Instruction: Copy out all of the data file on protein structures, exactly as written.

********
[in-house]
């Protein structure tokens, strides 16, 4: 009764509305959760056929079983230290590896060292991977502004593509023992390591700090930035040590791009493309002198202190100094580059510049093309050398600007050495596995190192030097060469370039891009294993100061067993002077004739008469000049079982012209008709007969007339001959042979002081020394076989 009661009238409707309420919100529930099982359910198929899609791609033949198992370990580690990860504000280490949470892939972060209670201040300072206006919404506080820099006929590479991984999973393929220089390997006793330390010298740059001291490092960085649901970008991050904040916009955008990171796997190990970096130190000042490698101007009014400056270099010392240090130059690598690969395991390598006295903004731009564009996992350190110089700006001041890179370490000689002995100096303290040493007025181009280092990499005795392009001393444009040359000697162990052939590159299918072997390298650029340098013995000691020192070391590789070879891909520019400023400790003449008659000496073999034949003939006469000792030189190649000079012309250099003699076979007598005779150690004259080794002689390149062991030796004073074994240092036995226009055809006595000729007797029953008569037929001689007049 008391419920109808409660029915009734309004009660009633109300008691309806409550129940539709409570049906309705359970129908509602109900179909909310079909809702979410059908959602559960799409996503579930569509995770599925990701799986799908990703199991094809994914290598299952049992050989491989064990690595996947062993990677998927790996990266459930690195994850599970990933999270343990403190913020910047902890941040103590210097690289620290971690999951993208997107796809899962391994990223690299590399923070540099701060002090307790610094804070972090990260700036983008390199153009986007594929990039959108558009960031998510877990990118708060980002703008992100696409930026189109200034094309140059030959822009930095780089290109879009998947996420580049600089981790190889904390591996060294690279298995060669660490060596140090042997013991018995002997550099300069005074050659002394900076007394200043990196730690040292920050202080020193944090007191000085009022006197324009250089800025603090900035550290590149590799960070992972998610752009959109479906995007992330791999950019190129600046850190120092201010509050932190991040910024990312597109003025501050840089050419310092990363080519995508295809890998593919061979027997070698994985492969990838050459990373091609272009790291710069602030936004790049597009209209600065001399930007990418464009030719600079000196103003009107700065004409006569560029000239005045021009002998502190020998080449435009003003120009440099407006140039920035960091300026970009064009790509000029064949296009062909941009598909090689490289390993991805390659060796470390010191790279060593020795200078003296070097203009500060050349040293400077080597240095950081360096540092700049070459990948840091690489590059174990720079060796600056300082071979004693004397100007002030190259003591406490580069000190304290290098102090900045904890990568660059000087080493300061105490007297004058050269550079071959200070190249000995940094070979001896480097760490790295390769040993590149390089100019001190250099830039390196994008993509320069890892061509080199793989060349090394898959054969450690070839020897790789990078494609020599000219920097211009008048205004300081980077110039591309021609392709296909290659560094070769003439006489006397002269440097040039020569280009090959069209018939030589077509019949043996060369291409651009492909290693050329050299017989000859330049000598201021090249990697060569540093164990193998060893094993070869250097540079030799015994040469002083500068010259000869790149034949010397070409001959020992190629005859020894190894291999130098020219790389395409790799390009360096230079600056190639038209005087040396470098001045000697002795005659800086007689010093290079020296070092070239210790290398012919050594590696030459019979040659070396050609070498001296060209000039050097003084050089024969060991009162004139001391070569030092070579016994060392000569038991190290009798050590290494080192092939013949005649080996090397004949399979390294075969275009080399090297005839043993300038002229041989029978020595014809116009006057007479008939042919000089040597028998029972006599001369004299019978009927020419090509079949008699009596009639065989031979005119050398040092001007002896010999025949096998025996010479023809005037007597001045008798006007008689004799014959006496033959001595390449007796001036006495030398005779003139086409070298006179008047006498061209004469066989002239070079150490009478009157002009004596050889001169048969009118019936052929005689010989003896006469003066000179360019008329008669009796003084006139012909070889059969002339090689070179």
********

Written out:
[in-house]
């Protein structure tokens, strides 16, 4: 009764509305959760056929079983230290590896060292991977502004593509023992390591700090930035040590791009493309002198202190100094580059510049093309050398600007050495596995190192030097060469370039891009294993100061067993002077004739008469000049079982012209008709007969007339001959042979002081020394076989 009661009238409707309420919100529930099982359910198929899609791609033949198992370990580690990860504000280490949470892939972060209670201040300072206006919404506080820099006929590479991984999973393929220089390997006793330390010298740059001291490092960085649901970008991050904040916009955008990171796997190990970096130190000042490698101007009014400056270099010392240090130059690598690969395991390598006295903004731009564009996992350190110089700006001041890179370490000689002995100096303290040493007025181009280092990499005795392009001393444009040359000697162990052939590159299918072997390298650029340098013995000691020192070391590789070879891909520019400023400790003449008659000496073999034949003939006469000792030189190649000079012309250099003699076979007598005779150690004259080794002689390149062991030796004073074994240092036995226009055809006595000729007797029953008569037929001689007049 008391419920109808409660029915009734309004009660009633109300008691309806409550129940539709409570049906309705359970129908509602109900179909909310079909809702979410059908959602559960799409996503579930569509995770599925990701799986799908990703199991094809994914290598299952049992050989491989064990690595996947062993990677998927790996990266459930690195994850599970990933999270343990403190913020910047902890941040103590210097690289620290971690999951993208997107796809899962391994990223690299590399923070540099701060002090307790610094804070972090990260700036983008390199153009986007594929990039959108558009960031998510877990990118708060980002703008992100696409930026189109200034094309140059030959822009930095780089290109879009998947996420580049600089981790190889904390591996060294690279298995060669660490060596140090042997013991018995002997550099300069005074050659002394900076007394200043990196730690040292920050202080020193944090007191000085009022006197324009250089800025603090900035550290590149590799960070992972998610752009959109479906995007992330791999950019190129600046850190120092201010509050932190991040910024990312597109003025501050840089050419310092990363080519995508295809890998593919061979027997070698994985492969990838050459990373091609272009790291710069602030936004790049597009209209600065001399930007990418464009030719600079000196103003009107700065004409006569560029000239005045021009002998502190020998080449435009003003120009440099407006140039920035960091300026970009064009790509000029064949296009062909941009598909090689490289390993991805390659060796470390010191790279060593020795200078003296070097203009500060050349040293400077080597240095950081360096540092700049070459990948840091690489590059174990720079060796600056300082071979004693004397100007002030190259003591406490580069000190304290290098102090900045904890990568660059000087080493300061105490007297004058050269550079071959200070190249000995940094070979001896480097760490790295390769040993590149390089100019001190250099830039390196994008993509320069890892061509080199793989060349090394898959054969450690070839020897790789990078494609020599000219920097211009008048205004300081980077110039591309021609392709296909290659560094070769003439006489006397002269440097040039020569280009090959069209018939030589077509019949043996060369291409651009492909290693050329050299017989000859330049000598201021090249990697060569540093164990193998060893094993070869250097540079030799015994040469002083500068010259000869790149034949010397070409001959020992190629005859020894190894291999130098020219790389395409790799390009360096230079600056190639038209005087040396470098001045000697002795005659800086007689010093290079020296070092070239210790290398012919050594590696030459019979040659070396050609070498001296060209000039050097003084050089024969060991009162004139001391070569030092070579016994060392000569038991190290009798050590290494080192092939013949005649080996090397004949399979390294075969275009080399090297005839043993300038002229041989029978020595014809116009006057007479008939042919000089040597028998029972006599001369004299019978009927020419090509079949008699009596009639065989031979005119050398040092001007002896010999025949096998025996010479023809005037007597001045008798006007008689004799014959006496033959001595390449007796001036006495030398005779003139086409070298006179008047006498061209004469066989002239070079150490009478009157002009004596050889001169048969009118019936052929005689010989003896006469003066000179360019008329008669009796003084006139012909070889059969002339090689070179």